African Journal of
Biotechnology

  • Abbreviation: Afr. J. Biotechnol.
  • Language: English
  • ISSN: 1684-5315
  • DOI: 10.5897/AJB
  • Start Year: 2002
  • Published Articles: 12269

Full Length Research Paper

Inflorescence bulbils of tiger lily in vivo and bulbils culture in vitro

Hassan M. Asker
  • Hassan M. Asker
  • Floriculture Unit, University of Baghdad, Baghdad, Iraq.
  • Google Scholar


  •  Received: 19 March 2015
  •  Accepted: 31 August 2015
  •  Published: 02 September 2015

 ABSTRACT

The present study includes two experiments; the physiological and the biotechnological experiments. The physiological experiment was designed to investigate the most interesting rare natural phenomenon of the development of vegetative reproductive organs (bulbils) in the inflorescence of tiger lily. In the other hand, the biotechnological experiment was carried out to evaluate the regeneration potential of bulbils culture in vitro. In the first experiment, the plants of tiger lily Lilium lancifolium var. Flore Pleno which were grown in greenhouse showed that the Pseudo viviparous phenomenon at the end of flowering when vegetative bulbils were induced in the inflorescence. These bulbils as pseudo viviparous structures were precisely formed in place of flowers and along the floral stalks. The flower head was completely surrounded by the extensive numbers of these bulbils; some of them continued in growth and produced new shoots. The tissue culture experiment of tiger lily var. Flore Pleno was carried out using bulbils culture for eight weeks of culture in vitro. The results indicate that the bulbils was shown to be a good choice as explants for micropropagation but the potential of these bulbils to produce  bulblets, shoots and roots was greatly influenced by the concentrations of naphthalene acetic acid (NAA) and  benzyl aminopurine (BA) in culture. However, the concentration of 1 mg/l BA combined with 0.1 mg/l NAA was shown to be the optimum for micropropagation of tiger lily var. Flore Pleno.

Key words: Bulbils, pseudo viviparous phenomenon, tiger lily, in vitro, micropropagation, growth regulators.

Abbreviation: NAA, Naphthalene acetic acid; BA, benzyl aminopurine.

 INTRODUCTION

The bulbils formation in the inflorescence is a rare phenomenon that occurs in certain plants in nature. This natural phenomenon is called Pseudo vivipary which is a kind of a specific asexual reproductive way that some plant can achieve under some conditions when the flowering process is aborted and  developmental changes occurred to produce new plantlets or bulbils in place of flower instead of floral organ and seeds. This kind of asexual reproduction is widely recorded in some monocots plants in many families such as Liliaceae Alliaceae, Agavaceae, Pocceae, Saxifragaceae and polygonaceae particularly in some grasses (Elmqvist and Cox, 1996; Kuzmanovic et al., 2012; Moore et al., 1976; Tooke et al., 2005; Szarek and Holmesley, 1996). While, most lilies produce many types of reproductive structures for their vegetative reproduction during growing, such as daughters and bulblets, but some lilies can produce aerial black tiny bulbils commonly along the stem at the point where leaves join the stems. However, the varieties of tiger lily (Lilium lancifolium), Splendens, Flore Pleno and Fortuni are well known for their tiny black bulbils production on stem plant. The asexual reproductive structures which were produced in plants during growing can be increased by application of flower buds removal practices (Dantuluri et al., 2002; Leclerc et al., 2005), and they can be used to propagate the plants in a traditional way in nursery or in vitro however, the aerial bulbils is considered to be a good source of explants without the contamination problem of soil borne diseases (Lian et al., 2009; Shu and Park, 1993; Kasai et al., 2000).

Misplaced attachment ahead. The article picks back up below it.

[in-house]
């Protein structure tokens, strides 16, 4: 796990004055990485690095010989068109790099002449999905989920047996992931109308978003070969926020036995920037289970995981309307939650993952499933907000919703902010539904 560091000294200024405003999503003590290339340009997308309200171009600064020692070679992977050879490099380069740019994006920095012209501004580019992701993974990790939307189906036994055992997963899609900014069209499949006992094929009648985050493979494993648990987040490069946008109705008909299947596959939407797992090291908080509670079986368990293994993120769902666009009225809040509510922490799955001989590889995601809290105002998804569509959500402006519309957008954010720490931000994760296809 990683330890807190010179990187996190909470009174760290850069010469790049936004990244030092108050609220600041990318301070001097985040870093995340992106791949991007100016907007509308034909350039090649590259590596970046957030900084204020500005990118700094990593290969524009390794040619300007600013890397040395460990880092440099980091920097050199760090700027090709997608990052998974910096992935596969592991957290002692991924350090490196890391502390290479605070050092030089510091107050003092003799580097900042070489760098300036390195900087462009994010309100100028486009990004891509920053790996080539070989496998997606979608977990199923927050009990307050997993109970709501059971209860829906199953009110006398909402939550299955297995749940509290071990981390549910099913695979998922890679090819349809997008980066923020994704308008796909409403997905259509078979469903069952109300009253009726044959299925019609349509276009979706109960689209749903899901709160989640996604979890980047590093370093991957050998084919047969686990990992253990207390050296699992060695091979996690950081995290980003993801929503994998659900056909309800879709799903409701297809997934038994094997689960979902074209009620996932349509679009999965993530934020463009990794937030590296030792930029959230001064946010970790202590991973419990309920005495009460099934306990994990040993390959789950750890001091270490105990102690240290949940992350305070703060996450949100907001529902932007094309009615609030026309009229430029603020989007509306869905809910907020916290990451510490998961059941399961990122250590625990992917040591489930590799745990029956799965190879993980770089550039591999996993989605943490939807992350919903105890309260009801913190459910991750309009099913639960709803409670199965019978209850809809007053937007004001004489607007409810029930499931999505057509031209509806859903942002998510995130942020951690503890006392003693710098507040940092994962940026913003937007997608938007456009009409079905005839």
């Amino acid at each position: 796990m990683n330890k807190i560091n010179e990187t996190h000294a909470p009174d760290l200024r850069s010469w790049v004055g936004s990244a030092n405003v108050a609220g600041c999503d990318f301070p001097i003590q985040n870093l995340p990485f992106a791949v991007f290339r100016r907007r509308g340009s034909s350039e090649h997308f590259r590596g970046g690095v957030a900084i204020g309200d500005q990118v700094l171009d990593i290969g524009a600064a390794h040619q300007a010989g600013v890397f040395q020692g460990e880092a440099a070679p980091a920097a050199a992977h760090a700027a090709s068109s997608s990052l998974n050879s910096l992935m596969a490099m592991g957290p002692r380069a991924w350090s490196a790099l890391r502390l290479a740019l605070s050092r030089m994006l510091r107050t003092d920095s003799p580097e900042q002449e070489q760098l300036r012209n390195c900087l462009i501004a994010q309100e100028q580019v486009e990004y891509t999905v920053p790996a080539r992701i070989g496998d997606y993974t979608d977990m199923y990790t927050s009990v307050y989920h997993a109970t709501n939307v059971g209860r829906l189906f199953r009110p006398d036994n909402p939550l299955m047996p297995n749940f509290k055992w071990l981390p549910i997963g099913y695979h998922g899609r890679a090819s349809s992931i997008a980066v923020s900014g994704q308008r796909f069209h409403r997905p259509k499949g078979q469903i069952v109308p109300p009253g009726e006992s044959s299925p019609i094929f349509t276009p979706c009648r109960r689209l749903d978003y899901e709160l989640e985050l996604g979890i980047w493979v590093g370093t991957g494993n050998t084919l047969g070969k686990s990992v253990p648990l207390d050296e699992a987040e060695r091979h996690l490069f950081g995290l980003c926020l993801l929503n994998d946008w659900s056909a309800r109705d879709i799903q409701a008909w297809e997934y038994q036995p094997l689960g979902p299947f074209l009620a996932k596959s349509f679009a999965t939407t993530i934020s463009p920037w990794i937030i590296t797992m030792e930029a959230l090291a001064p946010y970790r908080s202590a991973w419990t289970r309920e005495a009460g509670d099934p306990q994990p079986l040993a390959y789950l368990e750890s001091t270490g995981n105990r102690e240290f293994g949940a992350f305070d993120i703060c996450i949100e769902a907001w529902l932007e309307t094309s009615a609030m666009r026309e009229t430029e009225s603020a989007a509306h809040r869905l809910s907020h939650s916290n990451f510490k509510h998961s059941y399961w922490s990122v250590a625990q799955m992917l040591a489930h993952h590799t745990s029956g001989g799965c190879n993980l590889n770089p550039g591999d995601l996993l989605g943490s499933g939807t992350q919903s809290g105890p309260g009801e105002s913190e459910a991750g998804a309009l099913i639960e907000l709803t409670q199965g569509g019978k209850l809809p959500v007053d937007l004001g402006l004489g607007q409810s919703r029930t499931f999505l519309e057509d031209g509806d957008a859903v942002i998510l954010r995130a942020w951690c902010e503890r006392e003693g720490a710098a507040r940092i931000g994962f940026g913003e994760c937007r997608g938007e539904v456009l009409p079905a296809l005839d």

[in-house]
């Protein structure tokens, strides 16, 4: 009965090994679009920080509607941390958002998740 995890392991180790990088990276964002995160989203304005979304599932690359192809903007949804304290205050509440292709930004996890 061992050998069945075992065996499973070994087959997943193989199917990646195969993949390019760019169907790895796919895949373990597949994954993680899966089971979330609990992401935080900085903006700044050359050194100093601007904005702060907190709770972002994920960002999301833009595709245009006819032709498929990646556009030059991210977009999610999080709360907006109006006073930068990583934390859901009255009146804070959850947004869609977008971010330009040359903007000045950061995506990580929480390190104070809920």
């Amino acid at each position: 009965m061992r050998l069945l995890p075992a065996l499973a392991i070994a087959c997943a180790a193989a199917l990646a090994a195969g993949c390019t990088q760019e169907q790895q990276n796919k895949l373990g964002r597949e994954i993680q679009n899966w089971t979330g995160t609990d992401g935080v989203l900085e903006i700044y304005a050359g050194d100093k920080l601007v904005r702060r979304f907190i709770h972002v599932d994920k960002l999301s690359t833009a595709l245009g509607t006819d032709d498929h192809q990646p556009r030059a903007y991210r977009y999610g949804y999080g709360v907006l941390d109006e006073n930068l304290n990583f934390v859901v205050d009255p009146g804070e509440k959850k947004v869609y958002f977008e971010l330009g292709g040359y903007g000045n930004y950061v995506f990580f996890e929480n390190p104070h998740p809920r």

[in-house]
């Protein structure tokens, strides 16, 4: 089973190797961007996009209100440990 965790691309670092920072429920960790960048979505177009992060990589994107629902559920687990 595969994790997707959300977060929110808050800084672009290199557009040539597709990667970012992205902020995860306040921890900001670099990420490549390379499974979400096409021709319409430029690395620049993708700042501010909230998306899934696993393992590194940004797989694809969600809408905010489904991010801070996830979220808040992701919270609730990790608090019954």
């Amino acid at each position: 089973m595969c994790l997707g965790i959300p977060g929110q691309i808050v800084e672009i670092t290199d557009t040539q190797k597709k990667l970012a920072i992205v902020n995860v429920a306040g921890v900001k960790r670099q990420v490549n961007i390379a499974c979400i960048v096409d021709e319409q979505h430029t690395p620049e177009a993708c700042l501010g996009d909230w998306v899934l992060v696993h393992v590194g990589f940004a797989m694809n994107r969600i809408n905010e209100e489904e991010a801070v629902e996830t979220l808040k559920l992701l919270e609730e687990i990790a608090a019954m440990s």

In lily micropropagation, various organs as explants were used such as pedicel, filament, leaf, root, bulb-scale and several studies concerned the effect of cytokinin and auxin concentrations the on regeneration ability of these explants to produce bulblets, shoots and roots (Kumar et al., 2006;  Duong et al., 2001). It is well known that the cytokinin together with auxin play an essential role in plant morphogenesis, they have great influence on the formation of roots and shoots they have great the ratio of these two hormones can determine the kind of plant development (Werner and Schmülling, 2009; Bartrina et al., 2011). The objective of this paper was to study the development of bulbils in the inflorescence and to investigate the use of these bulbils as explants in vitro for micropropagation of tiger lily.


 MATERIALS AND METHODS

The present studies included two experiments; the first was designed to investigate the development of bulbils during plants growing for two tiger lilies and to evaluate the application of bud removal practice for increasing the bulbils production of plants, second experiment was carried out to determine the potential of bulbils as explants for micro propagation in vitro of tiger lily var. Flore Pleno. The first experiment was carried out at the computerized greenhouses with environmental control systems in school of biomedical and biological sciences, University of Plymouth during 2014 at temperature around 25°C. Healthy Bulbs of the tiger lilies were grown by John Innes mixture no.3 as growing medium and the experiment included four treatments; two varieties of tiger lilies L. lancifolium (Lilium tigrinum) var. Splendens and var. Flore Pleno with or without flower buds removal practice; the flower buds were removed when they became 2 cm long, each treatment contained 12 plants. In tissue cultural experiment, the whole bulbils of tiger lily var. "Flore Pleno" were used as explants; these explants were carefully washed and sterilized with 10% v:v  bleach solution (5.25% sodium hypochlorite) for 15 min and washed 3 to 4 times with sterilized distilled water before culturing. The explants were then cultured on Murashige and Skoog (MS) basal medium containing 30 g L-1 sucrose, 8 g L-1 agar, pH 5.7, supplemented with naphthalene acetic acid (NAA) and  benzyl aminopurine (BA) in different concentrations; all cultures were incubated in a Gallenkamp growth cabinet under 16 h photoperiod, provided by cool-white flourescent lamps with an irradiance of 100 μmol m-2 s-1 at a constant temperature of 25°C for 8 weeks. All explants were placed in a vertical position on the agar, and this experiment contained six treatments with 12 explants per treatment, and the concentrations of BA and NAA were (1 mg/l BA) (1 mg/l BA+ 0.1 mg NAA), (0.5 mg/l BA), (0.5 mg/l BA+ 0.1 mg NAA), (1 mg NAA) and control.